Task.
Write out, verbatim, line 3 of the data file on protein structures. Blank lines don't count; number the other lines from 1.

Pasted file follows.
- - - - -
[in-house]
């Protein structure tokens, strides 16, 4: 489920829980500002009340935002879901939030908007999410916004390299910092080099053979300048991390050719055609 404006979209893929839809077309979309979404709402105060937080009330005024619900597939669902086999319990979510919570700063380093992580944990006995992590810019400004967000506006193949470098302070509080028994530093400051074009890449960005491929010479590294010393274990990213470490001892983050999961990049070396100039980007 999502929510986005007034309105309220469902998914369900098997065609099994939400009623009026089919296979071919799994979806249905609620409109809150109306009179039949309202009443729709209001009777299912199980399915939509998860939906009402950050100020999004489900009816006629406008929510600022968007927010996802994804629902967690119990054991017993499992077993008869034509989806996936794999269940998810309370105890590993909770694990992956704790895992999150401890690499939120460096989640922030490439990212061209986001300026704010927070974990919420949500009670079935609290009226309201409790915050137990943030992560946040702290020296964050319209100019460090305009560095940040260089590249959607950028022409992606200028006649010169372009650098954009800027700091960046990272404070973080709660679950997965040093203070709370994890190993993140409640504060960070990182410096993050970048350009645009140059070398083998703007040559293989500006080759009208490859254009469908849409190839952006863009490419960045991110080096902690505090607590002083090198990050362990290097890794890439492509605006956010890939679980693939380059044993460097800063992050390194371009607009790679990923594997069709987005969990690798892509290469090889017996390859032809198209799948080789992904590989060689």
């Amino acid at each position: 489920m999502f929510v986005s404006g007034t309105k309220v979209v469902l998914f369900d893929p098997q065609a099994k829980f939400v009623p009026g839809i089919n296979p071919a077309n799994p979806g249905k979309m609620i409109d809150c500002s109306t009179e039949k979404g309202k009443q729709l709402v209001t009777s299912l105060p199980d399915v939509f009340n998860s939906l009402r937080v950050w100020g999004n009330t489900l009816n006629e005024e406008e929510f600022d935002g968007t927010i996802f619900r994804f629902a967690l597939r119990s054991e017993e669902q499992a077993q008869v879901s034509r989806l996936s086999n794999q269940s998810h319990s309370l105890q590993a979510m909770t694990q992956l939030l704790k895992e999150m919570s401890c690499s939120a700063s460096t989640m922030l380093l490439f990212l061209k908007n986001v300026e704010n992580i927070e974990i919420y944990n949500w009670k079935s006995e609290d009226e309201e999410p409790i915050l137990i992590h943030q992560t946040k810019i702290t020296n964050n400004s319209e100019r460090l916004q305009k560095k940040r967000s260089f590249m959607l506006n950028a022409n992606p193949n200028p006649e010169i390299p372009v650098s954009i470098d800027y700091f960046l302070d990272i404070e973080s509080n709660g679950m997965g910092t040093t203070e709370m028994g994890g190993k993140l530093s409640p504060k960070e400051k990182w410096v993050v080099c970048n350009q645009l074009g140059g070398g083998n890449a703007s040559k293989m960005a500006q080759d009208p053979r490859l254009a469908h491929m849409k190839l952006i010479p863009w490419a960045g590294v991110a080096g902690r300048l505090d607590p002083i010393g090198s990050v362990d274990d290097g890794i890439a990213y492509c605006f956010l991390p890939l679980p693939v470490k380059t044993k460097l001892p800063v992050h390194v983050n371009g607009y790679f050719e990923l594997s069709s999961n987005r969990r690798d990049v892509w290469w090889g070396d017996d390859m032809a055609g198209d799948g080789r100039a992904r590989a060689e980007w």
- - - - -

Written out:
């Amino acid at each position: 489920m999502f929510v986005s404006g007034t309105k309220v979209v469902l998914f369900d893929p098997q065609a099994k829980f939400v009623p009026g839809i089919n296979p071919a077309n799994p979806g249905k979309m609620i409109d809150c500002s109306t009179e039949k979404g309202k009443q729709l709402v209001t009777s299912l105060p199980d399915v939509f009340n998860s939906l009402r937080v950050w100020g999004n009330t489900l009816n006629e005024e406008e929510f600022d935002g968007t927010i996802f619900r994804f629902a967690l597939r119990s054991e017993e669902q499992a077993q008869v879901s034509r989806l996936s086999n794999q269940s998810h319990s309370l105890q590993a979510m909770t694990q992956l939030l704790k895992e999150m919570s401890c690499s939120a700063s460096t989640m922030l380093l490439f990212l061209k908007n986001v300026e704010n992580i927070e974990i919420y944990n949500w009670k079935s006995e609290d009226e309201e999410p409790i915050l137990i992590h943030q992560t946040k810019i702290t020296n964050n400004s319209e100019r460090l916004q305009k560095k940040r967000s260089f590249m959607l506006n950028a022409n992606p193949n200028p006649e010169i390299p372009v650098s954009i470098d800027y700091f960046l302070d990272i404070e973080s509080n709660g679950m997965g910092t040093t203070e709370m028994g994890g190993k993140l530093s409640p504060k960070e400051k990182w410096v993050v080099c970048n350009q645009l074009g140059g070398g083998n890449a703007s040559k293989m960005a500006q080759d009208p053979r490859l254009a469908h491929m849409k190839l952006i010479p863009w490419a960045g590294v991110a080096g902690r300048l505090d607590p002083i010393g090198s990050v362990d274990d290097g890794i890439a990213y492509c605006f956010l991390p890939l679980p693939v470490k380059t044993k460097l001892p800063v992050h390194v983050n371009g607009y790679f050719e990923l594997s069709s999961n987005r969990r690798d990049v892509w290469w090889g070396d017996d390859m032809a055609g198209d799948g080789r100039a992904r590989a060689e980007w």